1. Romans 8:5  "For those who are according to the flesh set their minds onthe things of the flesh, but those who are according to the Spirit, the things of the Spirit."

In Romans 8:1-5 the Apostle Paul lays out a full description of the Spirit-filled life with regards to how it operates  - namely by the law or power of the Spirit.  Much like an aircraft "operates" by the law of lift in counteracting the "law of gravity", the Spirit-filled Christian relies upon the indwelling Spirit to influence him or her to govern their drives, emotional life and thought lives by the Spirit's work of filling and leading them.

2. 1 Corinthians 3:1-3 "And I, brethren, could not speak to you as to spiritual men, but as to men of flesh, as to infants in Christ.2 I gave you milk to drink, not solid food; for you were not yet able to receive it. Indeed, even now you are not yet able, 3 for you are still fleshly. For since there is jealousy and strife among you, are you not fleshly, and are you not walking like mere men?"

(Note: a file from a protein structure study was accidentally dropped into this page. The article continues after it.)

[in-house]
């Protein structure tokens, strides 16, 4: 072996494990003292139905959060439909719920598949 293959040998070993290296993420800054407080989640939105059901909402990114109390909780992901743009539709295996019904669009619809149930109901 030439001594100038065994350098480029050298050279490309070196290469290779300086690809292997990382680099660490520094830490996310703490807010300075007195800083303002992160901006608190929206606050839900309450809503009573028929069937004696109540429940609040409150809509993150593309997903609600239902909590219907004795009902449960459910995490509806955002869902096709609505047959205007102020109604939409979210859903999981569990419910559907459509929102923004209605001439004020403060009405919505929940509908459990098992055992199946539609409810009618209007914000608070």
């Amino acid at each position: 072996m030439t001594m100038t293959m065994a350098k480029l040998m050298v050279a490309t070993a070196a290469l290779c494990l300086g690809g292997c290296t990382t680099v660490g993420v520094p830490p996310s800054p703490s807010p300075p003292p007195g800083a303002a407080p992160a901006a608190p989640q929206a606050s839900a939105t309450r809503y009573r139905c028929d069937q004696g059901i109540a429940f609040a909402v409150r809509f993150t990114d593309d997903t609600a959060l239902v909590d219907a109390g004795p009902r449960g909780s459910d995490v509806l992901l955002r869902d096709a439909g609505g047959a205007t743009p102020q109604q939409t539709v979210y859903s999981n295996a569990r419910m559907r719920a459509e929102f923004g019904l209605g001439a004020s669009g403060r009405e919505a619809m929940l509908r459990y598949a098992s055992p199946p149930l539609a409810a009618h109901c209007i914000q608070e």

The distinctions made between "carnal" and "spiritual" should not be taken too sharply to refer to two classifcations of Christians, but rather two ways in which Christians can operate.  All Christians have the indwelling Holy Spirit and all Christians have the new nature. However some Christians choose to rely upon their soulish realm of mind, emotions and will in living their lives, rather than the Holy Spirit inside their human spirit.  The terms "spiritual" and "carnal" define the source from whence the Christian is operating or being influenced. The goal of the Spirit-filled life is always to submit one's soulish realm under the influence of the Holy Spirit in the human spirit. Remember - the Spirit-filled life is not a matter of you getting more of the Spirit, but rather Him having more of you.